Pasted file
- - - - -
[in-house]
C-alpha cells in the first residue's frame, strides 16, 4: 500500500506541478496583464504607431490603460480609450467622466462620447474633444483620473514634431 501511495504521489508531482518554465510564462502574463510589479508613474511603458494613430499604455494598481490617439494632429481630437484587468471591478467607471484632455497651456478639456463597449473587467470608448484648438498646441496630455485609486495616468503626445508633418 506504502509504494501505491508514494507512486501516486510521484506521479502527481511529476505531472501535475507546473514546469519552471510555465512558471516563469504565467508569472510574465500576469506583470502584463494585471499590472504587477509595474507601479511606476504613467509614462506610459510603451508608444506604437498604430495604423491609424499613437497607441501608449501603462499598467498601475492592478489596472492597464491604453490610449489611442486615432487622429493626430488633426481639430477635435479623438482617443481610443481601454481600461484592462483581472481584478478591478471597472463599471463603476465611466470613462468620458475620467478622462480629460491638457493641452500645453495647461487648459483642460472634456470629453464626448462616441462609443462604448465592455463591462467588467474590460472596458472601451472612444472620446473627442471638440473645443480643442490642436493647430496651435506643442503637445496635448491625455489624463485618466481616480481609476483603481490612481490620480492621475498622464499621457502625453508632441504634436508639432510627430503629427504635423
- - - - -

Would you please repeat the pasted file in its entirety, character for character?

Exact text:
[in-house]
C-alpha cells in the first residue's frame, strides 16, 4: 500500500506541478496583464504607431490603460480609450467622466462620447474633444483620473514634431 501511495504521489508531482518554465510564462502574463510589479508613474511603458494613430499604455494598481490617439494632429481630437484587468471591478467607471484632455497651456478639456463597449473587467470608448484648438498646441496630455485609486495616468503626445508633418 506504502509504494501505491508514494507512486501516486510521484506521479502527481511529476505531472501535475507546473514546469519552471510555465512558471516563469504565467508569472510574465500576469506583470502584463494585471499590472504587477509595474507601479511606476504613467509614462506610459510603451508608444506604437498604430495604423491609424499613437497607441501608449501603462499598467498601475492592478489596472492597464491604453490610449489611442486615432487622429493626430488633426481639430477635435479623438482617443481610443481601454481600461484592462483581472481584478478591478471597472463599471463603476465611466470613462468620458475620467478622462480629460491638457493641452500645453495647461487648459483642460472634456470629453464626448462616441462609443462604448465592455463591462467588467474590460472596458472601451472612444472620446473627442471638440473645443480643442490642436493647430496651435506643442503637445496635448491625455489624463485618466481616480481609476483603481490612481490620480492621475498622464499621457502625453508632441504634436508639432510627430503629427504635423